Scientific readers will likely find that “Darwin’s Doubt” has an inspired-by-true-events feel: a few elements are recognizable, but the story makes no sense to anyone who was there. The problem for Meyer is that what has come to be called the Cambrian explosion was not, in fact, an explosion. It took place over tens of millions of years—far more time than, for example, it took humans and chimpanzees to go their separate ways. Decades of fossil discovery around the world, combined with new computer-aided analytical techniques, have given scientists a far more complete portrait of the tree of life than Darwin and Walcott had available, making connections between species that they could not see.
It turns out that many of the major gaps that Meyer identifies are the result of his misleading rearrangement of the tree. Nick Matzke, a scientist who blogs at Panda’s Thumb, makes aconvincing case that Meyer does not understand the field’s key statistical techniques (among other things). For example, Meyer presents a chart on page thirty-five of “Darwin’s Doubt” that appears to show the sudden appearance of large numbers of major animal groups in the Cambrian: the smoking gun. But if one looks at a family tree based on current science, it looks nothing like Meyer’s, and precisely like what Darwinian theory would predict. “All of this is pretty good evidence for the basic idea that the Cambrian ‘Explosion’ is really the radiation of simple bilaterian worms into more complex worms…[which] occurred in many stages, instead of all at once,” Matzke writes.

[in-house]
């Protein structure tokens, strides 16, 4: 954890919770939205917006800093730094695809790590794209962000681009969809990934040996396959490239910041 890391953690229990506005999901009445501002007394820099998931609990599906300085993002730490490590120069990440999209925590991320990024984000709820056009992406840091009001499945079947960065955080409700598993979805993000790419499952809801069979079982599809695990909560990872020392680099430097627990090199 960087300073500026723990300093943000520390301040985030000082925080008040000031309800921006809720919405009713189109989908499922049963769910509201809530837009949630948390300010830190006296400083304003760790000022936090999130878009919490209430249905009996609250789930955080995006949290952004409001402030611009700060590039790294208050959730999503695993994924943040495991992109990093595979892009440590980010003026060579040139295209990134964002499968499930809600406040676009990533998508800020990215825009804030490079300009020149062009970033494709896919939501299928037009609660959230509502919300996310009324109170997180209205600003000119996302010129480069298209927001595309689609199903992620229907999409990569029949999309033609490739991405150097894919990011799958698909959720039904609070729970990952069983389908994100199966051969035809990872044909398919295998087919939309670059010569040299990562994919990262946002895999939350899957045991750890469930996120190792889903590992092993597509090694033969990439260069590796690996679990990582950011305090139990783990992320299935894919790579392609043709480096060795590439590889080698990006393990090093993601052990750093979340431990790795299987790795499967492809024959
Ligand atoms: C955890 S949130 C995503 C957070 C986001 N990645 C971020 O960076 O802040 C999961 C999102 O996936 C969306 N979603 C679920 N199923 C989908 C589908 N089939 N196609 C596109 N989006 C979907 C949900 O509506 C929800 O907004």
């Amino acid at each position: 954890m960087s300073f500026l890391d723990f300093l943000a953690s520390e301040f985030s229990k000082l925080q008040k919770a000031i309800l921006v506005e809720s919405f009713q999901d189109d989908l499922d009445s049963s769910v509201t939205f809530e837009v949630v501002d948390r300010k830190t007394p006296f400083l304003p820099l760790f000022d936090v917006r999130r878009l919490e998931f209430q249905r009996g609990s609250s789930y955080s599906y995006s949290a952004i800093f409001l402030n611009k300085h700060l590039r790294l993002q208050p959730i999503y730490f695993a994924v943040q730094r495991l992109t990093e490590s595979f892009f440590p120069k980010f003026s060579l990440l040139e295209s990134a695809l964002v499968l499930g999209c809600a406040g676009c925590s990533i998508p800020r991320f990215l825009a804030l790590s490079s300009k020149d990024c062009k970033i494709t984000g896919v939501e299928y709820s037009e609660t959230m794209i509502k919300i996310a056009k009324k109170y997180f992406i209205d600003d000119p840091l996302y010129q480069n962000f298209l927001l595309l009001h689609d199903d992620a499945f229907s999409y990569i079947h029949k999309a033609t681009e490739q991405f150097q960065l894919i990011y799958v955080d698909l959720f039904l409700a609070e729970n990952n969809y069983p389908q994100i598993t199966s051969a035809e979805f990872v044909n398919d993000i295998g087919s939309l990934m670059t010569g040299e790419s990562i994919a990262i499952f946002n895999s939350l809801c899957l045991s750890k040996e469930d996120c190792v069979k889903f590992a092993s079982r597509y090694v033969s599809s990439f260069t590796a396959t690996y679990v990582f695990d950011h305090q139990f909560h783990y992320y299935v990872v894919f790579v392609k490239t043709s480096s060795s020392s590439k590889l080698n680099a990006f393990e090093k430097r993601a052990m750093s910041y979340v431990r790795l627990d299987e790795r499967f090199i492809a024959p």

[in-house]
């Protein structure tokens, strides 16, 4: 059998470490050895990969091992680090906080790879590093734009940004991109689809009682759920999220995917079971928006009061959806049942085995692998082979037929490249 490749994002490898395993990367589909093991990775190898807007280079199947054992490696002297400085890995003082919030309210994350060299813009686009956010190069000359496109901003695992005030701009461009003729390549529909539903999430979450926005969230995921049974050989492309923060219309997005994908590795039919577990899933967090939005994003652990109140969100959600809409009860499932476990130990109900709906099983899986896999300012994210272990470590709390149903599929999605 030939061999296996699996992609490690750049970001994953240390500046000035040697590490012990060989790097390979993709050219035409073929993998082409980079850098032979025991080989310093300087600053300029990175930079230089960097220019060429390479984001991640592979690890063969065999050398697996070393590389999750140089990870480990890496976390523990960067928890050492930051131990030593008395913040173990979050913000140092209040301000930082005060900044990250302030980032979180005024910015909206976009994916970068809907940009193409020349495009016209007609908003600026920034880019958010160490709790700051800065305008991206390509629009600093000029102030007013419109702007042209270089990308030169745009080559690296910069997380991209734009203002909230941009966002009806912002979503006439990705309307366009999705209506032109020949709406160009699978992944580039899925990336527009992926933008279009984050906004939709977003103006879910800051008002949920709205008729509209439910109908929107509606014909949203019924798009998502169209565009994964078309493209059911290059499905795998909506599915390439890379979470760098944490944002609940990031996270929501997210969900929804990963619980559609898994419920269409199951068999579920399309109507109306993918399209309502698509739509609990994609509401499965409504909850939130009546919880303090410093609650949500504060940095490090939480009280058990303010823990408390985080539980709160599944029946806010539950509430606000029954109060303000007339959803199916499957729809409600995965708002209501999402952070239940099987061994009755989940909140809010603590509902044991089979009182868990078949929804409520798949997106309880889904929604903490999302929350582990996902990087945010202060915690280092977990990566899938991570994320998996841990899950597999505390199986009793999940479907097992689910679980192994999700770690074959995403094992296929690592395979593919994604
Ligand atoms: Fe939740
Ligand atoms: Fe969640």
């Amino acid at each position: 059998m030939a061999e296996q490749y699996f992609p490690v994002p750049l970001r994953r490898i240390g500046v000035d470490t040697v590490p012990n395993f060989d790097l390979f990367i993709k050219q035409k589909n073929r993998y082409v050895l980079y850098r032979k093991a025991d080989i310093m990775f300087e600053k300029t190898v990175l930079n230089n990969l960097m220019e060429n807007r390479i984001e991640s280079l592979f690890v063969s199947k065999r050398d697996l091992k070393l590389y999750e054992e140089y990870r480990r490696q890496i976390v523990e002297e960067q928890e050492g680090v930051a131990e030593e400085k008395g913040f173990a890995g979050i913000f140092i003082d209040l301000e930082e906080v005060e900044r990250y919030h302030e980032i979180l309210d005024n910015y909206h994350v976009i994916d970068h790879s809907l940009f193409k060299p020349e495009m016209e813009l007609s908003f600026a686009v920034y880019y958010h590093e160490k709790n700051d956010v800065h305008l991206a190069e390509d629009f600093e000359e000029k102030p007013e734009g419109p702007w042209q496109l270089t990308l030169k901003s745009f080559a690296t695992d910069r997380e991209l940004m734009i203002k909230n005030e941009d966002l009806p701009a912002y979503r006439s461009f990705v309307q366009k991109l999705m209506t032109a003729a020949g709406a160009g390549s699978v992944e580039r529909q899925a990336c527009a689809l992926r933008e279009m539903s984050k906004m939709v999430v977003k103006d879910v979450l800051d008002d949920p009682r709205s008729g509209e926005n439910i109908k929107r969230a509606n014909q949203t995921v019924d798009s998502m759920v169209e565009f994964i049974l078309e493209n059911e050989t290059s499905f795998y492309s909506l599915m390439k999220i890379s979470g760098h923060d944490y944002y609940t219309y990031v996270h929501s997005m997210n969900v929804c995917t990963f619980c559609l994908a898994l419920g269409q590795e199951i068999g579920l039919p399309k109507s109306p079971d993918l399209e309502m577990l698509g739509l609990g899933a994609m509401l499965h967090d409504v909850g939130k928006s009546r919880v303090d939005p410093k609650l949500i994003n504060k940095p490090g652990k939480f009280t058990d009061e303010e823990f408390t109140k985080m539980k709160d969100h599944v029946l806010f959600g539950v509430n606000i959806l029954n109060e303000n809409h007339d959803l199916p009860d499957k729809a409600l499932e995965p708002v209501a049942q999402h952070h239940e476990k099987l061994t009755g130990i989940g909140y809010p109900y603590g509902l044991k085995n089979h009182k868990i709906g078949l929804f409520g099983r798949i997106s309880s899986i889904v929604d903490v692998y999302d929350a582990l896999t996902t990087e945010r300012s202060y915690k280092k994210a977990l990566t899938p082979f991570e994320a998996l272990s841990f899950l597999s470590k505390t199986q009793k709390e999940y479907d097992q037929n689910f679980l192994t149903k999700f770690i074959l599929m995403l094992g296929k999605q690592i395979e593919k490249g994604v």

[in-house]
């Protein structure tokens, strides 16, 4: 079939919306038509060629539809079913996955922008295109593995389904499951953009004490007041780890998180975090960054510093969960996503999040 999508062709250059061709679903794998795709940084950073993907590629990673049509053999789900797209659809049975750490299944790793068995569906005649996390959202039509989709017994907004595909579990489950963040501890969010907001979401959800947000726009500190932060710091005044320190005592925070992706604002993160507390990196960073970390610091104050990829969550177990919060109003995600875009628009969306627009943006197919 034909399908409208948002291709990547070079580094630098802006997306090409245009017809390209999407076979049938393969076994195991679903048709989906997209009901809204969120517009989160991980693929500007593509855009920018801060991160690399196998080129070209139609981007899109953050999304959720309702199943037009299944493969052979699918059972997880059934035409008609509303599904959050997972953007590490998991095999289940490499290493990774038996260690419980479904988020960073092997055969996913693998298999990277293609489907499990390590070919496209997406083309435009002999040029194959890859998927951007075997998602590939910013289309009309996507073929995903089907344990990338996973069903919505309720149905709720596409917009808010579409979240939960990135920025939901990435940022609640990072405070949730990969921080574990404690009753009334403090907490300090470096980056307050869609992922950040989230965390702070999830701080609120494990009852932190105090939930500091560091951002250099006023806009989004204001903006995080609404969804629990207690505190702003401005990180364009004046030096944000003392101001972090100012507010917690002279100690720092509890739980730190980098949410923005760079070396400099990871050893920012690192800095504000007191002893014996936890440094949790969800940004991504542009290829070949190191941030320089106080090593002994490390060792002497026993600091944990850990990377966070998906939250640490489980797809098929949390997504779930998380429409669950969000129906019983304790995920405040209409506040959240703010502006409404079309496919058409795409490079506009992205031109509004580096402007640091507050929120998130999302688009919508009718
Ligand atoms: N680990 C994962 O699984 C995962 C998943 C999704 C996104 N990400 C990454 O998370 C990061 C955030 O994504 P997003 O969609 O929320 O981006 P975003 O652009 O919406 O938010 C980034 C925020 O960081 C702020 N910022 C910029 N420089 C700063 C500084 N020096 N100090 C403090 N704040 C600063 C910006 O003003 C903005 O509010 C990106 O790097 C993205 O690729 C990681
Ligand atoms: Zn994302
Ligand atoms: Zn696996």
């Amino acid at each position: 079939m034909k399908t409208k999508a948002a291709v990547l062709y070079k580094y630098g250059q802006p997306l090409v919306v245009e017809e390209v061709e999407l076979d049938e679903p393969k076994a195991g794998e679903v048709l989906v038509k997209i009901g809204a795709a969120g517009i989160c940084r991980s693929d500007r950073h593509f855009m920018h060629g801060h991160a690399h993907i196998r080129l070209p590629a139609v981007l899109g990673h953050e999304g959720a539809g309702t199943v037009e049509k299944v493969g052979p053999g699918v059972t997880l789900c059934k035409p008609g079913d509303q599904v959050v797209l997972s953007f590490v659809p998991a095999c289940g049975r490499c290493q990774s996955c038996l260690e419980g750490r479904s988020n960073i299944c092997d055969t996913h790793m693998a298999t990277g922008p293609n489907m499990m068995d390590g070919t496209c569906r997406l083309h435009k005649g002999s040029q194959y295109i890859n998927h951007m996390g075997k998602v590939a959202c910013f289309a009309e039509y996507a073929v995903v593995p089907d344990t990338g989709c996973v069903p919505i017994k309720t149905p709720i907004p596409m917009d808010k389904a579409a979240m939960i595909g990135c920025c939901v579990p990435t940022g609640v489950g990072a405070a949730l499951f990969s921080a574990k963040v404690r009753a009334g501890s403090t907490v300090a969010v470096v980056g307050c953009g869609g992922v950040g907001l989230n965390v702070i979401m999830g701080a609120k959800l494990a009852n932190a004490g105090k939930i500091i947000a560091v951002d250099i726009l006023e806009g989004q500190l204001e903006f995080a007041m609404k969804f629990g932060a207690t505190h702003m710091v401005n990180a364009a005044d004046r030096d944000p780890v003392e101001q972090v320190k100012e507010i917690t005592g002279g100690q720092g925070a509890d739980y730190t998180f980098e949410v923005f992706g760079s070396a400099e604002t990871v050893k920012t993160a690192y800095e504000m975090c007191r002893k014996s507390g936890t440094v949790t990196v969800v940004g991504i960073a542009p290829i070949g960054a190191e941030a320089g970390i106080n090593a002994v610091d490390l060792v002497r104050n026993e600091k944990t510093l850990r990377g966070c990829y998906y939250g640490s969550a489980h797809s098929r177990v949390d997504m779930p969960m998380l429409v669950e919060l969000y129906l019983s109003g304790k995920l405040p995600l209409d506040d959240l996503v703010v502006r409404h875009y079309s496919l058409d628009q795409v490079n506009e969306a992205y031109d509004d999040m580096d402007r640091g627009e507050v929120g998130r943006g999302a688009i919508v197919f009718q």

Meyer goes on to build a grander, more bizarre argument that draws from the intelligent-design well. The genetic machinery of life, he writes, is incapable of grand leaps forward, meaning that any dramatic biological innovation must be the work of the intelligent designer. Yet scientific literature contains many well-documented counterexamples to Meyer’s argument, and the mechanisms by which life’s machinery can change quickly are well known. Whole genes can be duplicated, for example, and the copy can evolve new functions.
Most absurd of all is the book’s stance on knowledge: if something cannot be fully explained by today’s science—and there is plenty about the Cambrian, and the universe, that cannot—then we should assume it is fundamentally beyond explanation, and therefore the work of a supreme deity.
But do not underestimate “Darwin’s Doubt”: it is a masterwork of pseudoscience. Meyer is a reasonably fluid writer who weaves anecdote and patient explanation. He skillfully deploys the trappings of science—the journals, the conferences, the Latinate terminology. He has a Ph.D. from the University of Cambridge in the philosophy of science. He appears serious and, above all, reasonable. The Cambrian argument has been a part of creationism and its inheritors for many years, but Meyer’s project is to canonize it, a task he completes with great skill. Those who feel a hunger for material evidence of God or who sense that science is a conspiracy against spiritual meaning will find the book a thrilling read. Which is to say, Meyer will find a large audience: he aims to start a conversation, or to at least keep one going, and he seems likely to succeed.
The book’s best, most honest moments come in the concluding chapter, in which Meyer travels to see the famous Burgess Shale in person. His son goes ahead on the trail but then suddenly freezes, stricken with vertigo after peering down the mountainside. Meyer likens his son’s paralysis to modernity’s despair at materialism, its shock at the prospect that the universe is utterly indifferent. Meyer writes frankly, saying that his quest is to give people back their sense of meaning and purpose. Here, at last, Meyer is not pretending to be a scientist.